While this project may not have effected me directly, I was really moved this week by Frank Chimero’s The Shape of Design Kickstarter project. He asked to raise a total of $27,000 to publish his book and reached it in under 5 HOURS. The outpouring of designers and supporters was phenomenal. After 2 days, he has raised $53,000+ for his book, almost doubling his goal.
Now what about this moved me, you ask? The fact that so many, many people supported him. I started to ask myself, what is it about Frank and his book that so many people wanted to be a part of? As I read his FAQs on his site yesterday, I found my answer in his “How Do You Promote Yourself?” answer. Frank’s Kickstarter project was something he could have promoted the hell out of, and didn’t. He tweeted once, maybe twice, but what drove the surge were the people that support, admire and appreciate his thoughts and actions. He works hard to make the design community better and designs with intention and impact, unlike many designers out there right now.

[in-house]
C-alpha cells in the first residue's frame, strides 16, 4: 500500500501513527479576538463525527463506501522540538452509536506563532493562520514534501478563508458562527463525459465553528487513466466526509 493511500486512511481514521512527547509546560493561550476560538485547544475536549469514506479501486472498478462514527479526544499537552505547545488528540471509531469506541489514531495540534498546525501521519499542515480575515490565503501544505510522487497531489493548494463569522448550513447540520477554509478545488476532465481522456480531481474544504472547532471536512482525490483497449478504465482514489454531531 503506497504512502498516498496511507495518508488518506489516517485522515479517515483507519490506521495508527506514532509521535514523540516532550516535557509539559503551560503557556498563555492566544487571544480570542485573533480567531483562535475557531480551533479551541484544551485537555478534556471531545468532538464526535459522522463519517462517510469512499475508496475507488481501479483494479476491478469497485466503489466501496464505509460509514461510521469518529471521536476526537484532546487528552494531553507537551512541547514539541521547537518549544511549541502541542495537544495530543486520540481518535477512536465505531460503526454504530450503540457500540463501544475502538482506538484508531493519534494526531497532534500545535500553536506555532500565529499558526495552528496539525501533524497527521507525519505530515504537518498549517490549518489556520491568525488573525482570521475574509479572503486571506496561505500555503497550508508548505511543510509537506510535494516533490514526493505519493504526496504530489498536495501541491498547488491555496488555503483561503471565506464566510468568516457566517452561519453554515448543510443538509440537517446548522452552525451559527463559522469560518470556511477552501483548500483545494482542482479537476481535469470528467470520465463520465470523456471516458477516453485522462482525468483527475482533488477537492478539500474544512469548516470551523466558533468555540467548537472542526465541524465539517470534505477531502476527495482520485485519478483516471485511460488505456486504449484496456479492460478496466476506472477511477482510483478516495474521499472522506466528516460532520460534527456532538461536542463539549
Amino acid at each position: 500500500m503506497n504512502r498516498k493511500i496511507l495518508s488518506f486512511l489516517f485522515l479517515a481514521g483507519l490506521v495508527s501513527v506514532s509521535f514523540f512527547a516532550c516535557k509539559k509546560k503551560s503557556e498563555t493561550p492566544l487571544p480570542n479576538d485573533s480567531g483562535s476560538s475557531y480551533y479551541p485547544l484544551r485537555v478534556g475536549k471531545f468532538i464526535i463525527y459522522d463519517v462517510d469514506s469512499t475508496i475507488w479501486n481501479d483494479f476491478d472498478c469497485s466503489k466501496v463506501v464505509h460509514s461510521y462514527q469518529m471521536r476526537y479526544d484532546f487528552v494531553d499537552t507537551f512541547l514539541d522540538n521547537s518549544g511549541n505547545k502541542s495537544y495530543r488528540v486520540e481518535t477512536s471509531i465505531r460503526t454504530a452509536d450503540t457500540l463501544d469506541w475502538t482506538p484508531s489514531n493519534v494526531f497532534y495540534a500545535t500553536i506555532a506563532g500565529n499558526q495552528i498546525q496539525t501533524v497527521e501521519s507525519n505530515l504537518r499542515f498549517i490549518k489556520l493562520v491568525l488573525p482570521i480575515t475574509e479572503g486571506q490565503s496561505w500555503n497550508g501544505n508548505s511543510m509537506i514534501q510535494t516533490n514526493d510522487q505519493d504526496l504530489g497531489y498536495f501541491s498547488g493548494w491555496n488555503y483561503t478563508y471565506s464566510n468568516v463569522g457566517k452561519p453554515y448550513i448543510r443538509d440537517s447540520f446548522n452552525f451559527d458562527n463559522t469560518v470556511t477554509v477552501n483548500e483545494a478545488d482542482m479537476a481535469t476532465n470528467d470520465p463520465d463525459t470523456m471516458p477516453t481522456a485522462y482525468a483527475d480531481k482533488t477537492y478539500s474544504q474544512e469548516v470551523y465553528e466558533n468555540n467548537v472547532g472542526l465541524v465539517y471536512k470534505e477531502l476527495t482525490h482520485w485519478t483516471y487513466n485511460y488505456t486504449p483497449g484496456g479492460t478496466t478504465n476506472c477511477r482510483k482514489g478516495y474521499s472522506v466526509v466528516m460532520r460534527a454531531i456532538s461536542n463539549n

As I get more and more tired of “pretty design,” I crave change, a breath of fresh air. Someone to be different and speak to becoming better and thinking about design. Design with purpose. Frank’s project inspired me to take a risk, brainstorm more and work with intent to create a better solution. My lack of posts this week comes from spending more time sketching, thinking and repositioning my goals. I’m inspired to be better.
So, here’s Frank’s answer for how you promote yourself. A great reason to become better at what you do.
How do you promote yourself?
Unsexiest answer ever: be better.
Do something interesting and do it really well. This is way harder than promoting yourself. Service your clients really well. Come up with damn good work that has thick value.
Do something compelling. There’s a trillion people writing blogs that need something to write about. There are magazines hungry for content. There are hundreds of thousands of people bored on the internet wanting something to look at or do. For the most part, people have exceedingly low standards on the internet. But, I think people are hungry for better. Make something better. People will notice.
The number of people that are consuming creative work keeps growing (because it’s fun and nourishing). The number of people doing solid, compelling creative work is staying the same (because it’s hard work). You do the math.
Thank you, Frank, for inadvertently encouraging me and many designers who want to be better. Looking forward to even more food for thought in your new book.